If you’re a young hopeful looking to make it big in the photography business, you need to create a brand.
For our thrilling session on photography, we had our #supercommunity member, Areesh Zubair join us. Areesh is a fashion, lifestyle and travel photographer who has found major commercial success, showcased by his portraits of various cultural icons such as Abida Parveen, Mahira Khan and HSY. Driven by his passion for photography and storytelling, Areesh set out to capture people’s lives during the lockdown in his highly popularized series Duur se Portrait which depicted the hopeful message that despite everything life goes on. And now, he’s ready to share his tips and tricks with us!
Areesh starts off by emphasizing the significance of aesthetically pleasing composition. “The task of a photographer is to capture that parallel-ness, to capture that symmetry, to capture all these lines in a way that it looks visually pleasing” he insists. Associated with the idea of perfection, symmetry is a go to for all photographers, Areesh shows off his own impressive symmetrical architectural photography through his shots of religio-cultural relics such as the Khana Kaaba in Makkah, Badshahi mosque in Lahore and Shah Jahan mosque in Thatta.
But the grid can be played with in more than one way to capture truly dynamic shots. The rule of thirds breaks an image down into nine equal squares, with the subject of the photograph positioned on intersecting points to create more impact. There’s no limit to what you can do with this. Areesh expatiates on this with examples from his own photography, from a portrait of indie star Shamoon Ismail to a wide shot of Minar-e-Pakistan, emphasizing the beauty created by juxtaposition and placement within the grid.
According to Areesh photography and your subject matter can be accentuated via different creative techniques that hone the audience’s focus on one or a few features of the photograph. The first of these are leading lines. The eye is naturally drawn to a line or more importantly what it leads to, making it an excellent way to focalize the subject. This is demonstrated by several playful pieces featuring a helmet clad boy and a bright red foxy. The second technique Areesh outlines is the frame within a frame, where an outline is present within the existing frame of the photograph, exuding a sense of depth. While this is a technique popularly used in architectural photography, it is not limited to it as seen by trends like the Instagram post cutout frame or brides being told to display their bangles by holding their arms horizontally in front of their face, framing it. This leads us to the third technique, fill the frame. As the name suggests the subject fills up the entire frame, making for compelling mid close ups and macro shots. Being so near to the subject brings their expressions in the spotlight, helping to set the tone for a shoot or tell a certain story without words.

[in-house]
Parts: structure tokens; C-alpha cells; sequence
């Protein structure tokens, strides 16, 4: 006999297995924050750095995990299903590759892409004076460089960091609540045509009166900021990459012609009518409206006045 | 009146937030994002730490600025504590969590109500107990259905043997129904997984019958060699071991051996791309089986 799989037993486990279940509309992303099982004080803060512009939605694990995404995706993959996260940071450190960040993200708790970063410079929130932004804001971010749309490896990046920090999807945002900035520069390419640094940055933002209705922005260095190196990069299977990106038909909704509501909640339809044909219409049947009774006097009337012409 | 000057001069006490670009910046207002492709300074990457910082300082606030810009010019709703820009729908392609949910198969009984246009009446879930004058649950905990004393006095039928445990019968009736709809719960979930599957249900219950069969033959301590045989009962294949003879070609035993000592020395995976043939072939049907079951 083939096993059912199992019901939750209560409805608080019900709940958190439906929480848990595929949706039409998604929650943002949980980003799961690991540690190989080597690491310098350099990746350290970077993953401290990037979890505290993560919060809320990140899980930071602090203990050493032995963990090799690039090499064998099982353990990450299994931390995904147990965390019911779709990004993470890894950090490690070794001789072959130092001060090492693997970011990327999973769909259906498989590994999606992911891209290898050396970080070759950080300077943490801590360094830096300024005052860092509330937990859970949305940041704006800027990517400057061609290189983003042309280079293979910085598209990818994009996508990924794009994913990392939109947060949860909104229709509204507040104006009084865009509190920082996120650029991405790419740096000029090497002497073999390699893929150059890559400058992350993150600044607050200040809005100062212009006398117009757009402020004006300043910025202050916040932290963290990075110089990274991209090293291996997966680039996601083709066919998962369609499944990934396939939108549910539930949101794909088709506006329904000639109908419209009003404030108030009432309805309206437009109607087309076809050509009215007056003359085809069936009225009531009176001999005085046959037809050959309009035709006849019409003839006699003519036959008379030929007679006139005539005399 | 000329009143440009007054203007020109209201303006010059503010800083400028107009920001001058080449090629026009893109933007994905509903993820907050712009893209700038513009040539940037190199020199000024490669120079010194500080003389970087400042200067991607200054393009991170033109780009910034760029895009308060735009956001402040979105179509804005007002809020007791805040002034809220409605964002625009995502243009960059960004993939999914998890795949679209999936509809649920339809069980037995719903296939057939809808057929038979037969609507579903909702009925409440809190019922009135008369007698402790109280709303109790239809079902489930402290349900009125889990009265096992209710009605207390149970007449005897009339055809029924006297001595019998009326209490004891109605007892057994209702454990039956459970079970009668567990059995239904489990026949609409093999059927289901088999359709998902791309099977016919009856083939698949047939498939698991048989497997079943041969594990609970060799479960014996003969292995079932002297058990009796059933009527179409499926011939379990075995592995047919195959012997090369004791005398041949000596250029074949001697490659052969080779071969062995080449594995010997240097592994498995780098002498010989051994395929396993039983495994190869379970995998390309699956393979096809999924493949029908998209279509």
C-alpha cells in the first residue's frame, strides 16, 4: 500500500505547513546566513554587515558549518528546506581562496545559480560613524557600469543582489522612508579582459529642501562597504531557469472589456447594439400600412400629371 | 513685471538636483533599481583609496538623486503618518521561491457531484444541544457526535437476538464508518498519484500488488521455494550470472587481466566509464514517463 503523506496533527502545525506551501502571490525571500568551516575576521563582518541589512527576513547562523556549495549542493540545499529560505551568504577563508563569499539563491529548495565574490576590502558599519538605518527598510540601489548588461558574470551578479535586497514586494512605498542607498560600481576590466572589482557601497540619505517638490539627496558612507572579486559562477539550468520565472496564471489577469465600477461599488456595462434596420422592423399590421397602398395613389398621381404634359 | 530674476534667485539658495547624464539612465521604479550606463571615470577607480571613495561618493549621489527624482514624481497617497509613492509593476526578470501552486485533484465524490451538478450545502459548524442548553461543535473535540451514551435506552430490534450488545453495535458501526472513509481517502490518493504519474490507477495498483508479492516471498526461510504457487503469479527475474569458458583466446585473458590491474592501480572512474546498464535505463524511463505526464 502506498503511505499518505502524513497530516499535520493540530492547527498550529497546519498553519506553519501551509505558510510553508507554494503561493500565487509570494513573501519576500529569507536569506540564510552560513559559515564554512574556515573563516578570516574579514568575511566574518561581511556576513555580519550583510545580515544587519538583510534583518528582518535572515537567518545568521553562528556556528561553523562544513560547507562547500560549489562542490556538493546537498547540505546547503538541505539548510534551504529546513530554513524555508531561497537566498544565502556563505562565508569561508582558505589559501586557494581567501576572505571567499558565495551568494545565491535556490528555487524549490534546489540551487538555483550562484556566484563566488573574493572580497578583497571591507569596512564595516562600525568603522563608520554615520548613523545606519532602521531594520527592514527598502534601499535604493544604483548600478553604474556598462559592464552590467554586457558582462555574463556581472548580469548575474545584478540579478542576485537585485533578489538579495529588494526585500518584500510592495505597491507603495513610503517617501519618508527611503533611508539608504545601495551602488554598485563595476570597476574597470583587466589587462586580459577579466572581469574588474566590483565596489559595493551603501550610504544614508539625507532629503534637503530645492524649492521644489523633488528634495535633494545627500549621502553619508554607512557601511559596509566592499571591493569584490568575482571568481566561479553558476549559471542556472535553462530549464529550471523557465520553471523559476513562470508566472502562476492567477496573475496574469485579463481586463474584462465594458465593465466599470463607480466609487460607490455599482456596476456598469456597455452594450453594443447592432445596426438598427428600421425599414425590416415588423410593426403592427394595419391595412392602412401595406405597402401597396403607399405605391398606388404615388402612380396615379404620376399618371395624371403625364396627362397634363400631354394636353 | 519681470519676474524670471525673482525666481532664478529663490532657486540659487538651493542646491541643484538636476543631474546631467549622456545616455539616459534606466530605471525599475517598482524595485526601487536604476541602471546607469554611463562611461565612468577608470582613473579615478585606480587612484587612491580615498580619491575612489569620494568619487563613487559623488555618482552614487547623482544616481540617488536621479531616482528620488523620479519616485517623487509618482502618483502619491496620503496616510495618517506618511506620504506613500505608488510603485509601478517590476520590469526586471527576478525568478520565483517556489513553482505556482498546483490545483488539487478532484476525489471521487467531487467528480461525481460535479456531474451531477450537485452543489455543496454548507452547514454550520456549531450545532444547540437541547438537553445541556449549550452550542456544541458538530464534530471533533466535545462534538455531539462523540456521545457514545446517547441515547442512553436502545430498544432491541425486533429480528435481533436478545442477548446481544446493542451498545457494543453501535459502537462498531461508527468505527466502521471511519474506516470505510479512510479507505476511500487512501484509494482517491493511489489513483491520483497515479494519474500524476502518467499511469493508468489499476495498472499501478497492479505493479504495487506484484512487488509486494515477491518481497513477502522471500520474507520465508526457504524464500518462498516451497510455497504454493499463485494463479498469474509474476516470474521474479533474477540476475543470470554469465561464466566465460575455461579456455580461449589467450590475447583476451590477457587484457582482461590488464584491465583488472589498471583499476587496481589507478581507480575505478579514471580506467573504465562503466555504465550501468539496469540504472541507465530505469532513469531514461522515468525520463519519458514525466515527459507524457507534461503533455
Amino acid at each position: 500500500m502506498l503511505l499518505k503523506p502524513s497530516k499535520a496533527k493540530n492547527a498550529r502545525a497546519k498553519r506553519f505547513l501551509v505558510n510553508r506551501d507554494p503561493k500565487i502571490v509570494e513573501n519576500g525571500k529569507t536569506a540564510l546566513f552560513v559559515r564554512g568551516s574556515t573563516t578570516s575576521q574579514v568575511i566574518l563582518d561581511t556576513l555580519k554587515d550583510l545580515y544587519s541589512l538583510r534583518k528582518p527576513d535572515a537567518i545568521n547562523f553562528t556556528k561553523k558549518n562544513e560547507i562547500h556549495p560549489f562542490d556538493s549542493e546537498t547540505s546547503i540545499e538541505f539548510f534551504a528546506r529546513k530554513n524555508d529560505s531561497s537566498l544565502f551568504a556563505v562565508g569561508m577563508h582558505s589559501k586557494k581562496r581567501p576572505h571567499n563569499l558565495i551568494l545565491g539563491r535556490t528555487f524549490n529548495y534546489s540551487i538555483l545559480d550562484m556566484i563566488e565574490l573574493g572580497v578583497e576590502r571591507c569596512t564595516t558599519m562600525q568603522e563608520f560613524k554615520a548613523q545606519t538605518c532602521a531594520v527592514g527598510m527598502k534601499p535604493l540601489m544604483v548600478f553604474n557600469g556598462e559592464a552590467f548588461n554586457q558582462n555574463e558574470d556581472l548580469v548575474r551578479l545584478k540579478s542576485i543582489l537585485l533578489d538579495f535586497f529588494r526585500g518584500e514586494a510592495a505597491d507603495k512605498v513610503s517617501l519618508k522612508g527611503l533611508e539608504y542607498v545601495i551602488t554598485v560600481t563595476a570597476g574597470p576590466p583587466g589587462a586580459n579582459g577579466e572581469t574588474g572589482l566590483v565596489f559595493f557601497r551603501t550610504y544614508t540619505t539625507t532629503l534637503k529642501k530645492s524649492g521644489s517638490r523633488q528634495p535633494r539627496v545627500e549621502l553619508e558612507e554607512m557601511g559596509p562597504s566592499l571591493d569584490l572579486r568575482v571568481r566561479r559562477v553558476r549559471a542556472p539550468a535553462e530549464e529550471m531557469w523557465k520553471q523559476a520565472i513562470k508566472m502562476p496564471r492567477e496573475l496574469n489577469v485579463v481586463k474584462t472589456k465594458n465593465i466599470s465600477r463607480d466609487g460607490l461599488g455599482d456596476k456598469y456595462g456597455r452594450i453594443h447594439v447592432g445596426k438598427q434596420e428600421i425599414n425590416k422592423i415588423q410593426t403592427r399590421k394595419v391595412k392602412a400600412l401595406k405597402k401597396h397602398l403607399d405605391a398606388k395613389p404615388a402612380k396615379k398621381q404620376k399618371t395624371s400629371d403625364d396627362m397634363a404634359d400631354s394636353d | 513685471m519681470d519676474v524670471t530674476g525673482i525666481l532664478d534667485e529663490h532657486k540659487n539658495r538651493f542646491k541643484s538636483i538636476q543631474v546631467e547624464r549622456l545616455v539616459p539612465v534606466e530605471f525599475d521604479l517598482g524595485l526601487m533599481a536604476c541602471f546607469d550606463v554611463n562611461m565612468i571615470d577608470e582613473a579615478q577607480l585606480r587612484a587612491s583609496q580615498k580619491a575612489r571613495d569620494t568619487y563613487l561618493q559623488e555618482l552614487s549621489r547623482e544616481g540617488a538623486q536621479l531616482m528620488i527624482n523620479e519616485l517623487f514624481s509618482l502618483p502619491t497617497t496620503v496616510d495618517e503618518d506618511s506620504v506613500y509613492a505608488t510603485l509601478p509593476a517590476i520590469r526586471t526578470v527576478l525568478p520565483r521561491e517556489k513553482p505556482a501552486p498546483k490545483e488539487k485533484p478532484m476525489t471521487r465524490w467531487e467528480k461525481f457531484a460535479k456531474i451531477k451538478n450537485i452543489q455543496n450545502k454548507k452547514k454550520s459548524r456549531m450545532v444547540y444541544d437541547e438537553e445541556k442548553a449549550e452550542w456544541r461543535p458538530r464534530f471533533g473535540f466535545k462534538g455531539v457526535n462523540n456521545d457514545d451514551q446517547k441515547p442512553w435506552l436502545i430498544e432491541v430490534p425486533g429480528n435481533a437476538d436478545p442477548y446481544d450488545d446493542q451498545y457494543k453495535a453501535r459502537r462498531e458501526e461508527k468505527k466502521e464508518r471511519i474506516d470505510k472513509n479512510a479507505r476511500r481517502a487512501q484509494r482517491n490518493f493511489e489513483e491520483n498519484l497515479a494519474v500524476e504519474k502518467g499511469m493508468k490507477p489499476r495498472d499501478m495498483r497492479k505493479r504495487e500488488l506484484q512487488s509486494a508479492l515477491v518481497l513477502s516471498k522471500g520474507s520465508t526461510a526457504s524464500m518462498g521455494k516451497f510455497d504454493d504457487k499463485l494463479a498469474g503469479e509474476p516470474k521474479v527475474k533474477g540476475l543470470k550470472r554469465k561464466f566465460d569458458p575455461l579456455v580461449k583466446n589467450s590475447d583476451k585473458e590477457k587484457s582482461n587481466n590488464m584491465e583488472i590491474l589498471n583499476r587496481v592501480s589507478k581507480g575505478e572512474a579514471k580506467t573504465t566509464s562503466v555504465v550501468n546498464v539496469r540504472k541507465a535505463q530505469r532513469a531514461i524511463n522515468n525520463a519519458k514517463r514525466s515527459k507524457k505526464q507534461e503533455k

Eager to impart his expertise, Areesh takes the session to the next level by diving deep into a discussion about the equipment. Utilizing the helpful analogy of the eye as the lens he explains shutter speed as how quickly the eye blinks, aperture as how dilated the pupil is and ISO as the controlling of how much light goes in. Photographers will find a variety of settings on their camera such M- manual or auto settings where the adjustment of one element is facilitated by the automatic adjustment of the rest of the elements by the camera. Despite his own preference for DSLRs Areesh states the future lies in mirrorless cameras which compared to DSLRs have no prism, allowing you to take pictures without the redirection of light.
Wrapping up, Areesh breaks down a widespread myth. Whether you have a DSLR, a mirrorless camera or a mobile phone, you can still take photographs and even have those photographs displayed and published. “The rules are there for a reason but rules are also meant to be broken”. Areesh encourages everyone to experiment and let their creativity run wild. “Cut the monotony!” he says, “Think outside the box.” Most amateur photographers tend to stick to an eye-level view but a high or low angle can spice up your photography. His own passion shines through a low angle grey scaled shot of one of his favourite artists, Ali Noor, who almost stepped on him when he was laying down on the ground in an attempt to capture the perfect shot.
If you’re a young hopeful looking to make it big in the photography business, you need to create a brand. Areesh Zubair urges everyone to find their own niche like he did in fashion, lifestyle, corporate and travel. He motivationally reminds us to keep learning and to meet people with similar interests who we can collaborate with and learn from. “Knock on doors and practice! Practice! Practice!” If you keep taking pictures they’ll always be at least one shot that turns out exquisite.
Click here to watch the full session with Areesh Zubair!